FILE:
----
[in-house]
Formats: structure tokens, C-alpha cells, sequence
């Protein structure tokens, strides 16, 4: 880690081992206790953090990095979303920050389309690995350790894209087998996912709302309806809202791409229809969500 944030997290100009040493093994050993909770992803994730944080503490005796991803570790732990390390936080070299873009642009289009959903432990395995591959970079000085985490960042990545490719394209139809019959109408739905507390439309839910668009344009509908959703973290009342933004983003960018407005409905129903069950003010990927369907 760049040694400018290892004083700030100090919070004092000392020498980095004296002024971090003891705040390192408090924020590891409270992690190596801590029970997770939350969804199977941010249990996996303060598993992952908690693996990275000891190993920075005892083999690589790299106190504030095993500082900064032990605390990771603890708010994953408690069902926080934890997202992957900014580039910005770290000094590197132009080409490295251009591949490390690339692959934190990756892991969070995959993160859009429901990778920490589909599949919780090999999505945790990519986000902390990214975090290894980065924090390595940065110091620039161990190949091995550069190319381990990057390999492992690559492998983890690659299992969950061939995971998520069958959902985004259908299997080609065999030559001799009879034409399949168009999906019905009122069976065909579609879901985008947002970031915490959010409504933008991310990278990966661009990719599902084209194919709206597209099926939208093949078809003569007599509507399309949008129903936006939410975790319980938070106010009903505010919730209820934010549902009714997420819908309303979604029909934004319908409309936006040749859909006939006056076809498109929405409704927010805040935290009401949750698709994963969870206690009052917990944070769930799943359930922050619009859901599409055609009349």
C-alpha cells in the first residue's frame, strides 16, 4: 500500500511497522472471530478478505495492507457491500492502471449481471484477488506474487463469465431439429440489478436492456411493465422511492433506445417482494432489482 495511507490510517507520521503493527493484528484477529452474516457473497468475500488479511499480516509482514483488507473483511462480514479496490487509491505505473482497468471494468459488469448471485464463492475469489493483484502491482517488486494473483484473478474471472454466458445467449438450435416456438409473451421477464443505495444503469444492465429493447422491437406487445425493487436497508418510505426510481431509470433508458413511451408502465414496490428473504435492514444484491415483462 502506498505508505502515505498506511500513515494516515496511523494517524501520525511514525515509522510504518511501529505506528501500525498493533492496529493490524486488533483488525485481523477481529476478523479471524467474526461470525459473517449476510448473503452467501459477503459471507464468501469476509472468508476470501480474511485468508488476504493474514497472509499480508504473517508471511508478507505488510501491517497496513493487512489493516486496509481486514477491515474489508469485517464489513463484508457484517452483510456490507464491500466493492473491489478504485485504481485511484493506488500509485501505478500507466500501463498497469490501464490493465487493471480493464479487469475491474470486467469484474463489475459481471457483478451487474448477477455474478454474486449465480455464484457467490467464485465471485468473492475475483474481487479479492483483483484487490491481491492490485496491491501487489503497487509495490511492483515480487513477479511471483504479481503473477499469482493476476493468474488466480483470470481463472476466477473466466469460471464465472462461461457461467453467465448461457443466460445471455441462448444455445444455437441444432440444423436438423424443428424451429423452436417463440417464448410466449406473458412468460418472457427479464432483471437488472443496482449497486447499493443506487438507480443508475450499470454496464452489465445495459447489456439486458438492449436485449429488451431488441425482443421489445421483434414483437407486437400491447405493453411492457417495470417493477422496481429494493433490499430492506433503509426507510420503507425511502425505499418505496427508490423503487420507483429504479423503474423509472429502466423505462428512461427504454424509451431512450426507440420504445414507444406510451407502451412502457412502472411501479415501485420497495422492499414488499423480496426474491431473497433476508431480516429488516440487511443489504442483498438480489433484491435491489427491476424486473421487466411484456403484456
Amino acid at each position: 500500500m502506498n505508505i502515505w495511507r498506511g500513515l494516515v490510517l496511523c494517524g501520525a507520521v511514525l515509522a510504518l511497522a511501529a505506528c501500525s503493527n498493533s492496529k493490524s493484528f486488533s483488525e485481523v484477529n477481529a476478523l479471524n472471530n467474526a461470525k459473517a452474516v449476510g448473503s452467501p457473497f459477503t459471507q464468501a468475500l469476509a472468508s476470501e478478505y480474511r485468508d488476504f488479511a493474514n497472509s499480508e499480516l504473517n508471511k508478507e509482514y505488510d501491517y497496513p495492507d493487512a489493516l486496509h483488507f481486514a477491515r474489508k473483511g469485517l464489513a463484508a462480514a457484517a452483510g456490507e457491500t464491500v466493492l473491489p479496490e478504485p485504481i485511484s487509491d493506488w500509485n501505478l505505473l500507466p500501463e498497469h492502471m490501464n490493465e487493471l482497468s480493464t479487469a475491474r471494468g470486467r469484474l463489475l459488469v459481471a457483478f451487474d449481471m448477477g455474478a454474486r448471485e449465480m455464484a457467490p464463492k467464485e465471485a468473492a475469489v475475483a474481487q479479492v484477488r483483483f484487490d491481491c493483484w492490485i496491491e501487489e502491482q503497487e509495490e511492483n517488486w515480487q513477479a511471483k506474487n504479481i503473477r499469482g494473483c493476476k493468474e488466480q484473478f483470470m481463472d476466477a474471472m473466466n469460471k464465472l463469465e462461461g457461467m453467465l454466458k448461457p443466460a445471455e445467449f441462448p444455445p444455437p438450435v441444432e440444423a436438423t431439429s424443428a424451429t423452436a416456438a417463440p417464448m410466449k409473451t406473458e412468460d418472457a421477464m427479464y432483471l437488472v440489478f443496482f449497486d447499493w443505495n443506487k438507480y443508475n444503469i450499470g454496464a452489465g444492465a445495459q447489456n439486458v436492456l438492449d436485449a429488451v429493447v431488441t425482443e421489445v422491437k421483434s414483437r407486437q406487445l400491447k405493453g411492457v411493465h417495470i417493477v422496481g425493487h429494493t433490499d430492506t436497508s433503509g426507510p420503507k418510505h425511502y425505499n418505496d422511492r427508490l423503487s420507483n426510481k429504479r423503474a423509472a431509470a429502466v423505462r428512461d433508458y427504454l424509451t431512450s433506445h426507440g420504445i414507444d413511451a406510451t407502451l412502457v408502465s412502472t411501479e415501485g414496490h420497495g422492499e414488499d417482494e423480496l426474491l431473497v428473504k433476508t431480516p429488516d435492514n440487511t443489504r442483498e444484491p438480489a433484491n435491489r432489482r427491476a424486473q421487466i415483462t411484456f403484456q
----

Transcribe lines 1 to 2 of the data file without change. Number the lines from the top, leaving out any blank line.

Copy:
[in-house]
Formats: structure tokens, C-alpha cells, sequence